Bitter rivals. Barely neighborhoods. Best of friends. Teammates. Roommates.
That is the progression, ever so natural, for four freshman soccer players from the Dallas metroplex who played club soccer together at Sting Soccer before moving north to play at Oklahoma State.
Claire Gantzer from Plano, Kirsten Siragusa from Rowlett, Dani Greenlee from Rockwall and Julia Lenhardt from Frisco all live in different Dallas suburbs, attended different schools and starred at different club teams around the city until their junior year in high school. But as fate would have it, they all wound up together at Sting for their final years at the club level, and they now find themselves playing at the same university.
“We kinda feel like it was meant to be,” Siragusa said.
Gantzer and Lenhardt have known each other the longest of the group, with a friendship that dates back to elementary school. They were the kind of friends who made a commercial for a particular brand of pickle they really liked just because, or who composed a monologue about nothing in particular in their spare time.
“When Kirsten and I first met them, I didn’t know if we could be friends because they were all sunshine and rainbows,” Greenlee said. “They were just so innocent and super happy all the time.”
“Yeah, and you guys were mean,” Ganzter countered, clarifying that she meant only on the field. “You guys were the rain clouds.”
Greenlee and Siragusa, who room together at OSU, were the grittier duo, or the “rain clouds” as Gantzer put it. As a goalkeeper and defender, respectively, their position requires a firmer attitude, while Gantzer and Lenhardt, who play further up the field, have a bit more creative freedom in their roles. Greenlee and Siragusa’s friendship has even retroactively spanned a generation, as their dads have become best friends who carpool to most of their home games.
The relatively short distance between Dallas and Stillwater is one of the many perks that has made the Dallas area such a recruiting hotbed for OSU, and the Sting foursome represents the latest development for that trend.
“Been that way ever since I can remember,” OSU soccer coach Colin Carmichael said. “Soccer and youth soccer is very popular there. And it is only three hours away from Stillwater, so it is just a natural recruiting bed for us. Football, basketball get a lot of kids from the DFW. It makes total sense for us to recruit the Dallas area and it has brought us some really talented players.”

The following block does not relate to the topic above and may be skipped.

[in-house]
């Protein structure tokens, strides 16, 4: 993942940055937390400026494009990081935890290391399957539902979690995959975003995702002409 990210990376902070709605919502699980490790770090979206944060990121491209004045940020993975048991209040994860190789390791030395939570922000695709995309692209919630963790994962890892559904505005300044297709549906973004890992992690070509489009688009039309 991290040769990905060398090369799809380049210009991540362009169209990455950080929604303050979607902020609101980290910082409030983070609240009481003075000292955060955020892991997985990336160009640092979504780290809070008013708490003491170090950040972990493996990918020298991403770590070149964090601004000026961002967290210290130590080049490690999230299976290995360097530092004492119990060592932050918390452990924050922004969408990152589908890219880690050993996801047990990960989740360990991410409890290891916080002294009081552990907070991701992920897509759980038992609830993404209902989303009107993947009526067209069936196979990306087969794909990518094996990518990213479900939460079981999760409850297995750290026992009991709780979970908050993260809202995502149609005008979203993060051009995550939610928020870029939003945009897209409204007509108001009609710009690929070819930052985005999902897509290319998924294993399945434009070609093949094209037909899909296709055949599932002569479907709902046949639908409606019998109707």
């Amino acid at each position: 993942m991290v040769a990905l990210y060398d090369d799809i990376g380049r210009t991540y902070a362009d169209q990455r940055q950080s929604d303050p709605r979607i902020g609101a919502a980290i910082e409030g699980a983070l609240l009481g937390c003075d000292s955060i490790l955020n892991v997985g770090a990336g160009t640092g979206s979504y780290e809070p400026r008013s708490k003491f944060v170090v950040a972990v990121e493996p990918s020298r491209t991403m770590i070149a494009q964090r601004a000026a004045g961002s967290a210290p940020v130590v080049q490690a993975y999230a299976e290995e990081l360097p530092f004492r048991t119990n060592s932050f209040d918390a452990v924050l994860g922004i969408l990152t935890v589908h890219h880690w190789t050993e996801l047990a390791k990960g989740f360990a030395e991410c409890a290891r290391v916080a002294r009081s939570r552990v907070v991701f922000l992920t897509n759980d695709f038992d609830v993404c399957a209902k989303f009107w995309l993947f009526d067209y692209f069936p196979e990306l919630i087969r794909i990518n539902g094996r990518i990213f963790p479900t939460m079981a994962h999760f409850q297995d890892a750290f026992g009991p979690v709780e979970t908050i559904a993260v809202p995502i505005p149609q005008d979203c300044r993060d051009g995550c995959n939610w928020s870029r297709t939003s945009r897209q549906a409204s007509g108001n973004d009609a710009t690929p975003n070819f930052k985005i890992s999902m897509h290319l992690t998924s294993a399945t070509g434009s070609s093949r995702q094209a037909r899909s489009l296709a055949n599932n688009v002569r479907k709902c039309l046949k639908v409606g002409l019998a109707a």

“We never would have thought we would end up at Sting,” Lenhardt said. “It wasn’t something we planned together or even thought about. But there were so many changes for all of us and the clubs with coaches and stuff, that we all wound up there.”
Carmichael said that the club soccer culture exists as its own little world, one ripe with drama and precious little stability.
Carmichael didn’t recruit the Sting foursome as a package deal, and they didn’t even announce or make their decision all once. They all arrived at the decision individually, though they admitted the idea of playing together began to influence them once Lenhardt, the first to commit, made her choice.
“It made the decision easier,” Gantzer said. “When you know you will be playing with someone you’ve gotten comfortable playing with and you know their strengths and their personality, it made OSU even more attractive for me.”
Carmichael said getting multiple recruits from one club sometimes happens, but that this group was the largest he had ever had from the same team.
“I think when you are recruiting and you have a talented team like Sting, you might recruit five or six of them, not knowing or expecting a group of them to pick you,” Carmichael said. “You think of the odds with other schools also recruiting them and hope to press for one or two, but in this case we were lucky enough to secure four.”
For the OSU coaches, having so many talented prospects at one club might tempt them to pitch the idea of a group migration to the same school, but the process is much more delicate and personalized than that.
“You recruit them individually,” Justin Elkington, OSU’s associate head soccer coach, said. “But if the players respect each other individually as a player and a person, and they realize they are looking at your school, then that is going to be a positive as you recruit the others. And if one commits, then the others start to think, ‘Well, I really like playing with her, she’s a great girl. I want to be apart of that.'”
All in a place like Stillwater, where the rainbows and the rain clouds are free to share the sky.